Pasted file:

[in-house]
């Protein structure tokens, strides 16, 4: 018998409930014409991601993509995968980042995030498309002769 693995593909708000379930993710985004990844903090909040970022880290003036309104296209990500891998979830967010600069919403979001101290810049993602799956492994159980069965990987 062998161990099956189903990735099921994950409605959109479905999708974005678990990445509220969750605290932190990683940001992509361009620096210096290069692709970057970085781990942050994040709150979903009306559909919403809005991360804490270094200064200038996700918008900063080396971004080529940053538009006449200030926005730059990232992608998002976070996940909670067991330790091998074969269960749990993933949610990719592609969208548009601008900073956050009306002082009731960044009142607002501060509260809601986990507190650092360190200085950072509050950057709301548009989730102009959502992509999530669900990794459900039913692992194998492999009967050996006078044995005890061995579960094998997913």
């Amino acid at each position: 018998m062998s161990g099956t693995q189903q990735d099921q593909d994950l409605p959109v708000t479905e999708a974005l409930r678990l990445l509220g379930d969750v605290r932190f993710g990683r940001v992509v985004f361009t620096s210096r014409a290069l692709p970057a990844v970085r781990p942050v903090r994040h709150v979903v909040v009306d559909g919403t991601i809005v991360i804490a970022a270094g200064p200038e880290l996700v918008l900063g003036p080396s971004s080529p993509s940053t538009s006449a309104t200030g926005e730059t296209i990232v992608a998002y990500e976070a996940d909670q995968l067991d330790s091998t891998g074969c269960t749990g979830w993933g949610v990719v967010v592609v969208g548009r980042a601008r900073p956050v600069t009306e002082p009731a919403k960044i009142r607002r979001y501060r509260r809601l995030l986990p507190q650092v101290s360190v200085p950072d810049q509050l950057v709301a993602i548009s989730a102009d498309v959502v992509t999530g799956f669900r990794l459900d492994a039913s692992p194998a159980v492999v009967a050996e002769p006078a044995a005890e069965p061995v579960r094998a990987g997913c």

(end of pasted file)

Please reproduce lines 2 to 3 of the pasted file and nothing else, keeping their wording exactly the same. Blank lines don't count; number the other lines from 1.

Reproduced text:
């Protein structure tokens, strides 16, 4: 018998409930014409991601993509995968980042995030498309002769 693995593909708000379930993710985004990844903090909040970022880290003036309104296209990500891998979830967010600069919403979001101290810049993602799956492994159980069965990987 062998161990099956189903990735099921994950409605959109479905999708974005678990990445509220969750605290932190990683940001992509361009620096210096290069692709970057970085781990942050994040709150979903009306559909919403809005991360804490270094200064200038996700918008900063080396971004080529940053538009006449200030926005730059990232992608998002976070996940909670067991330790091998074969269960749990993933949610990719592609969208548009601008900073956050009306002082009731960044009142607002501060509260809601986990507190650092360190200085950072509050950057709301548009989730102009959502992509999530669900990794459900039913692992194998492999009967050996006078044995005890061995579960094998997913």
């Amino acid at each position: 018998m062998s161990g099956t693995q189903q990735d099921q593909d994950l409605p959109v708000t479905e999708a974005l409930r678990l990445l509220g379930d969750v605290r932190f993710g990683r940001v992509v985004f361009t620096s210096r014409a290069l692709p970057a990844v970085r781990p942050v903090r994040h709150v979903v909040v009306d559909g919403t991601i809005v991360i804490a970022a270094g200064p200038e880290l996700v918008l900063g003036p080396s971004s080529p993509s940053t538009s006449a309104t200030g926005e730059t296209i990232v992608a998002y990500e976070a996940d909670q995968l067991d330790s091998t891998g074969c269960t749990g979830w993933g949610v990719v967010v592609v969208g548009r980042a601008r900073p956050v600069t009306e002082p009731a919403k960044i009142r607002r979001y501060r509260r809601l995030l986990p507190q650092v101290s360190v200085p950072d810049q509050l950057v709301a993602i548009s989730a102009d498309v959502v992509t999530g799956f669900r990794l459900d492994a039913s692992p194998a159980v492999v009967a050996e002769p006078a044995a005890e069965p061995v579960r094998a990987g997913c």